The plateau iris configuration refers to an anterior chamber of normal depth axially with a flat iris plane on direct examination but a narrow angle on gonioscopic examination. The plateau iris syndrome refers to the clinical picture either of spontaneous or mydriatic-induced angle-closure despite a patent iridectomy. In the majority of cases of angle-closure glaucoma associated with the plateau iris configuration, iridectomy is curative. The widening of the angle is not as dramatic and may not only be limited to the iris periphery. If iridectomy fails, the plateau iris syndrome should be considered. The plateau iris syndrome must not be confused with other conditions such as imperforate iridectomy associated with angle closure, elevated intraocular pressure from residual peripheral anterior synechiae, angle closure due to multiple cysts of the ciliary body, and mydriatic-induced intraocular pressure rise without angle closure. Once the diagnosis of plateau iris syndrome is made, the treatment is by continuous use of miotics. If miotics cannot be tolerated, laser iridoplasty(gonioplasty) has been reported to be curative.
Axial portion of the anterior chamber is of normal depth and an iridectomy is present at at 11 o'clock. The plane of the iris is vertical, and the iris root undergoes a knee-shaped bend (insert lower right) in the extreme periphery, causing sudden narrowing of the angle in the presence of a patent iridectomy. Insert upper right shows a closed angle in spite of a deep central anterior chamber.
Primary Open Angle Glaucoma (POAG), also known as chronic open angle glaucoma, is the most frequent type of human glaucoma. It is characterized by elevated intraocular pressure (IOP), cupping and atrophy of the optic nerve head, and typical visual field defects. There are no obvious ocular abnormalities, nor any specific systemic diseases related to POAG, though there is a higher incidence of the disorder in patients with diabetes mellitus and perhaps in hyperthyroidism. Both eyes tend to be involved at the same time and to a similar degree. All races have been noted to have the disorder and there is no sexual predilection. The prevalence of POAG in the Western world has been estimated to be about 0.5% and the incidence increases with age. Most cases are first detected after age 40.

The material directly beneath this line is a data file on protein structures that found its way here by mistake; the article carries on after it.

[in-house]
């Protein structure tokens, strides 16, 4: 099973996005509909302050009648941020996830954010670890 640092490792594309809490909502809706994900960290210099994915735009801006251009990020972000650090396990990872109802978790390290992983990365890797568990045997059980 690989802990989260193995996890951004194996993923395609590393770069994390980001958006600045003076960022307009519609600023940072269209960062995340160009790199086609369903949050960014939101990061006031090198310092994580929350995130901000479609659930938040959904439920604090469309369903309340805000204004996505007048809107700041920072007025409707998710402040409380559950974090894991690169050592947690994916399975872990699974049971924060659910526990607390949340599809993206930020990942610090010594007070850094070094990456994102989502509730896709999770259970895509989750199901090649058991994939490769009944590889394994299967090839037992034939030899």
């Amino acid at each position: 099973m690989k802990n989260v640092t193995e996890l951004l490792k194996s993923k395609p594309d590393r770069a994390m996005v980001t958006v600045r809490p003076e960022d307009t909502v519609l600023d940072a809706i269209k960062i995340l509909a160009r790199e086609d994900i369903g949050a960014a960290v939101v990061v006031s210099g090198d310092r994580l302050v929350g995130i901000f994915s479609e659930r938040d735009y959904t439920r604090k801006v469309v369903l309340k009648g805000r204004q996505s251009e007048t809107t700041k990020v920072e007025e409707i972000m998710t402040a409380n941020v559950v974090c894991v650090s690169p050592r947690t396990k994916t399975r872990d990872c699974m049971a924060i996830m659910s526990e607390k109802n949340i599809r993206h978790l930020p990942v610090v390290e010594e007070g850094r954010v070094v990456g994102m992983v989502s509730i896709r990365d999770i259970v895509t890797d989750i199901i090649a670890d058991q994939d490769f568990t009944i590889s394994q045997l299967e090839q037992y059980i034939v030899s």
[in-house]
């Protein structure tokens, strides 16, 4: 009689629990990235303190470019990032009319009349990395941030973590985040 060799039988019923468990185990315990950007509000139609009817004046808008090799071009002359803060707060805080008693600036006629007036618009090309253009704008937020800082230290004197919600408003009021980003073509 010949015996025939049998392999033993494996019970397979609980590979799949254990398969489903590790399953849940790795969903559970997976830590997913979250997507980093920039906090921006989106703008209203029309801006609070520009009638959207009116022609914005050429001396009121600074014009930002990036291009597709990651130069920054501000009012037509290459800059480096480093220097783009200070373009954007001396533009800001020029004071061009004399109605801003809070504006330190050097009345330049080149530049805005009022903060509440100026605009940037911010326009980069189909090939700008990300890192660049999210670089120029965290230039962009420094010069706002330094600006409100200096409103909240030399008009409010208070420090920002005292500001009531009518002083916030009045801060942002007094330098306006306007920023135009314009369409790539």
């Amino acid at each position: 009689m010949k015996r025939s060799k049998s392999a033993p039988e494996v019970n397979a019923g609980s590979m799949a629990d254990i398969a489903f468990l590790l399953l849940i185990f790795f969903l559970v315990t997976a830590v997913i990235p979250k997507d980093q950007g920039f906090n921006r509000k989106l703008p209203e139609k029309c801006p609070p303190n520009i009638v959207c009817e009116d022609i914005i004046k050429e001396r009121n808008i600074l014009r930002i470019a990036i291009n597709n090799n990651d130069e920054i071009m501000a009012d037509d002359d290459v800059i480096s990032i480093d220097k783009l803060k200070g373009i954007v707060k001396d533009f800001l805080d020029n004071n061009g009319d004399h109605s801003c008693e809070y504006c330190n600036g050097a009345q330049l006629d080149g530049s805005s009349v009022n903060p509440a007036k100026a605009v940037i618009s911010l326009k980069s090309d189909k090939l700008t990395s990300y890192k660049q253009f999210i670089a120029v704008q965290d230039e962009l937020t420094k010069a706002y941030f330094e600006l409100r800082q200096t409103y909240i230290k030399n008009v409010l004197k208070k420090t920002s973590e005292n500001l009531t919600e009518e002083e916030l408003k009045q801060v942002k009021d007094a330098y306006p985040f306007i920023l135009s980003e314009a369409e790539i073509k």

The cause of POAG is unknown, but it has been suggested that there are multifactorial heritable factors; in many cases there is a strong family history of the disorder. To date, no specific histopathological abnormality has been noted.
The anterior segment including the angle appears to be within normal limits.
The anterior chamber angle is normally invisible by direct viewing of the anterior segment of the eye. Trantas, in 1907, was the first ophthalmologist to report visualization of the angle; this in a case of keratoglobus in which he intended the limbus. Trantas coined the term, gonioscopy, but the first goniolens was the introduced by Salzmann in about 1914. Indeed, Salzmann personally mane many angle paintings but these were never published. Koeppe, Barkan, Troncoso, and Goldmann were other early contributors to the instrumentation of gonioscopy and the description of the angle in health and disease. Various types of goniolenses are now available and all are used in conjunction with the slit-lamp biomicroscope or another magnification-illumination system. Most gonioscopy is done by an indirect method in which a mirrored contact lens is used at the slit-lamp to observe the angle opposite to the mirror. In contrast, direct gonioscopy uses a dome-shaped contact lens which eliminates internally reflected light and allows direct visualization of the angle with a gonioscope.
Composite drawing of the normal angle seen in normal eyes. Various widths of the normal angle seen in consecutive inserts. Note that the corneal optical wedge narrows as it approaches Schwalbe's line and seems to end there in the situation of a narrow angle.
a) Schwalbe's line b) Trabecular meshwork c) Scleral spur d) Ciliary body band e) Peripheral
Damage to the nerve fibers of retinal ganglion cells is the most important sequellae of glaucomatous disease and is manifest clinically by alterations in the appearance of the optic disc. the pathogenic mechanism(s) by which an abnormality of intraocular pressure eventually results in retinal nerve fiber degeneration is a matter of intense debate. Histopathologic examination of the damaged optic nerve head reveals not only axonal degeneration of retinal ganglion cells but also loss of astroglial support tissue, reduction in disc vascularity, and collapse of the lamina cribrosa. Primary vascular, mechanical, and glial theories have all been suggested. Regardless of its etiology, there is a rather typical sequence of change that occurs to the optic disc in uncontrolled glaucoma.
Optic Nerve Head (a. – d., left to right)
Normal optic nerve head with small central physiologic cup, C/D ratio about 0.2
Concentric enlargement of the central cup, C/D ratio about 0.5
Irregular enlargement of the cup, especially inferiorly due to loss of inferior neural rim tissue
Marked glaucoma cupping with high degree of central atrophy, C/D ratio 0.7 to 0.8